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My thanks to taxus, science and native Americans


The remedies of the original American medicine men were subject to special attention, and it turned out that a particular toxin found in the bark of the American Yew could stop certain types of cancer growth. The substance was called Taxol.

It takes three and a half hours for 280 milligrams of poison dissolved in just a bit more than three deciliters of saltwater to drip into my arm. Paclitaxel is the pharmaceutical name for the poison that deprives the cancer cells of the ability to divide. It paralyzes growth, by paralyzing the microfilaments, which pulls the genes apart during the division process, in any cell. That is why all dividing cells that encounter the poison die instead of forming two new cells.

The poison originates from the bark of a tree that grows throughout the western United States. Pacific Yew, the Americans call the tree, which in Alaska is just small shrub and in the southern states grows to a tall tree.


The Latin name is Taxus Brevifolia. And it is a relative of the yew, Taxus Baccata, which grows in virtually every Danish garden and shines in the winter darkness with its juicy, fleshy red berries. After the last ice age – some 7000-8000 years ago – the taxus was the first coniferous tree to re-immigrate to Denmark from the south. Descendants of these posticeage trees are still growing in Munkebjerg Strandskov by Vejle.

In the 1960s, the American National Cancer Institute set up a research group that would systematically trawl nature of plants that could affect cancer diseases.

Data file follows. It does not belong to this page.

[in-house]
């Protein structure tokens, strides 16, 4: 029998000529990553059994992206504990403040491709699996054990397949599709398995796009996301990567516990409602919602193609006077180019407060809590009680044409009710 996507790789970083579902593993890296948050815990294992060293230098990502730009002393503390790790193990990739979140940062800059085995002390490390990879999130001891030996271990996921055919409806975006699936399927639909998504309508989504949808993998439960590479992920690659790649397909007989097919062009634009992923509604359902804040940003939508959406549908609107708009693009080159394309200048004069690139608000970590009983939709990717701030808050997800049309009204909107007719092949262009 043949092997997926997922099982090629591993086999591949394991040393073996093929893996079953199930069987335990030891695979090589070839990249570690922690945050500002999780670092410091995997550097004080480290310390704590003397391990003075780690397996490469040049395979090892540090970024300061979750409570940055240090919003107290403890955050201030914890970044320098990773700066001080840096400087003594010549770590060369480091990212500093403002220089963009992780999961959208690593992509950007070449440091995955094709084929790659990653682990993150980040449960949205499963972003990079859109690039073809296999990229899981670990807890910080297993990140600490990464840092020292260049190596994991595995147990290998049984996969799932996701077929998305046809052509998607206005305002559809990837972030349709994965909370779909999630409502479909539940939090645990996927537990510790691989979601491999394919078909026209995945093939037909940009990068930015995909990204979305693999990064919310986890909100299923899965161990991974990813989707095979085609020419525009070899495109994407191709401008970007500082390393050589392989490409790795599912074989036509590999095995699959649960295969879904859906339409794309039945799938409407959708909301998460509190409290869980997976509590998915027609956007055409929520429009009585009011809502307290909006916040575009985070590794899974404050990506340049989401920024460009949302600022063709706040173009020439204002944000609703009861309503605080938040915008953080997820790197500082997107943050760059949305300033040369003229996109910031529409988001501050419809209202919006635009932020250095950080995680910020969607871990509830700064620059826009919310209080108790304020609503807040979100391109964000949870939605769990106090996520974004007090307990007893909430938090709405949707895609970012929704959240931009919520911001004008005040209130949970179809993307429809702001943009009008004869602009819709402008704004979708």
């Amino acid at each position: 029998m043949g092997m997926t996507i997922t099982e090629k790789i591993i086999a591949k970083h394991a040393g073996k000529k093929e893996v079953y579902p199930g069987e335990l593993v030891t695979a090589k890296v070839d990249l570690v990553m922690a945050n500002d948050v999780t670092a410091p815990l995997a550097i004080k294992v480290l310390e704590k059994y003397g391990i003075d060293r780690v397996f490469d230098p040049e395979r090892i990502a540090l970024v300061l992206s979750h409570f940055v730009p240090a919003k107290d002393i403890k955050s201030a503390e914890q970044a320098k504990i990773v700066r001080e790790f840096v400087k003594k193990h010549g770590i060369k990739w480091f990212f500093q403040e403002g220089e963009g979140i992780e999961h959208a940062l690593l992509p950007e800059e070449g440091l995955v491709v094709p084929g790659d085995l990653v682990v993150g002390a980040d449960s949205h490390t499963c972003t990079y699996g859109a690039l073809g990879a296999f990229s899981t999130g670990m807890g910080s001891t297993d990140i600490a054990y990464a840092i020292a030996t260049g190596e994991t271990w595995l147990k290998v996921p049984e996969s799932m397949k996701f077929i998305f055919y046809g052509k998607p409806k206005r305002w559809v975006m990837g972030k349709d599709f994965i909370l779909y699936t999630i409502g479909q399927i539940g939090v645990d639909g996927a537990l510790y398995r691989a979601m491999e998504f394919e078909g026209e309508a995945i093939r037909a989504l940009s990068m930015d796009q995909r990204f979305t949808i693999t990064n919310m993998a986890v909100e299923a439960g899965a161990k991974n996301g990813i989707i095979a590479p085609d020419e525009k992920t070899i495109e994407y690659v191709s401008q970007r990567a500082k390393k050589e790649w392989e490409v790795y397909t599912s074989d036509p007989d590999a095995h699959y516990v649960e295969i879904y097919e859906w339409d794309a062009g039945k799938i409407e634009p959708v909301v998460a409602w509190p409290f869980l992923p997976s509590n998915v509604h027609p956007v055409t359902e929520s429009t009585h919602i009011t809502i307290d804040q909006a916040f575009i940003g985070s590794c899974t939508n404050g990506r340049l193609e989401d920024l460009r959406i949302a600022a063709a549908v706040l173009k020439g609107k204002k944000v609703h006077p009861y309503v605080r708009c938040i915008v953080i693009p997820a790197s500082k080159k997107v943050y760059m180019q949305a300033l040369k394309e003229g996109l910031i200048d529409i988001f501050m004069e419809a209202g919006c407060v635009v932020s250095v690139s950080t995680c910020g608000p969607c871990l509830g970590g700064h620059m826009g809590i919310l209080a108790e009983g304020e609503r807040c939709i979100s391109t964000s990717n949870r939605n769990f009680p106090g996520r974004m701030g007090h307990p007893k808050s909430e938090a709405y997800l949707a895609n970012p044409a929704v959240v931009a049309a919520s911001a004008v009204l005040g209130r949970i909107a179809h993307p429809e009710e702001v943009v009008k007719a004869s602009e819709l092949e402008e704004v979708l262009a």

The remedies of the original American medicine men were subject to special attention, and it turned out that a particular toxin found in the bark of the American Yew could stop certain types of cancer growth. The substance was called Taxol.

In the late 1980s, the need for the bark of the tree was so extensive that the naturally occurring yew in American nature was disappearing. Eco-activists protested loudly and demanded that cancer research would look somewhere else.

This initiated a race between various pharmaceutical companies to develop artificially produced Taxol so that it would be possible to continue to use the drug to treat cancer without destroying nature.

This was easier said than done, and that prompted the American National Cancer Institute to enter the process, with large sums for any company furthest ahead in the process. That did create a massive scandal in the United States, where it was perceived as an unlawful distortion of the free competition between the pharmaceutical companies.

But the goal sanctified the means.

Since the 1990s, Taxol has been produced in industrial quantities by cell cultures based on cells of the yew bark. The cells continue to produce Taxol without the need for more trees to be cut down.

In other words, billions of dollars were invested in the development of the poison that is now flowing in my body, depriving my cancer cells of their ability to divide.

While the electric dosing pump quietly ticks and sends drops of the liquid from the small plastic container into my arm, my thoughts go in gratitude to the indigenous medicine men, and the early pioneers of cancer research. To the eco-activists who saved American nature. And to the hordes of persistent biochemists, pharmacists, biologists, lab technicians, doctors and others who have used their imagination and – of course – plenty of sleepless nights to develop Taxol. Enough to treat millions of patients with ovarian cancer, breast cancer, or lung cancer worldwide.

And along the way, while the drops are seeping in, I also send a loving thought to Robin Hood. He has nothing to do with Taxol. But the warriors of Sherwood forest were famous for their agile longbows. They could shoot arrows at a speed of 140 kilometers per hour, which could therefore drill right through the armor of their enemies.     

Those longbows were cut from Taxus wood. And totally unmotivated, the thought of it makes me happy.


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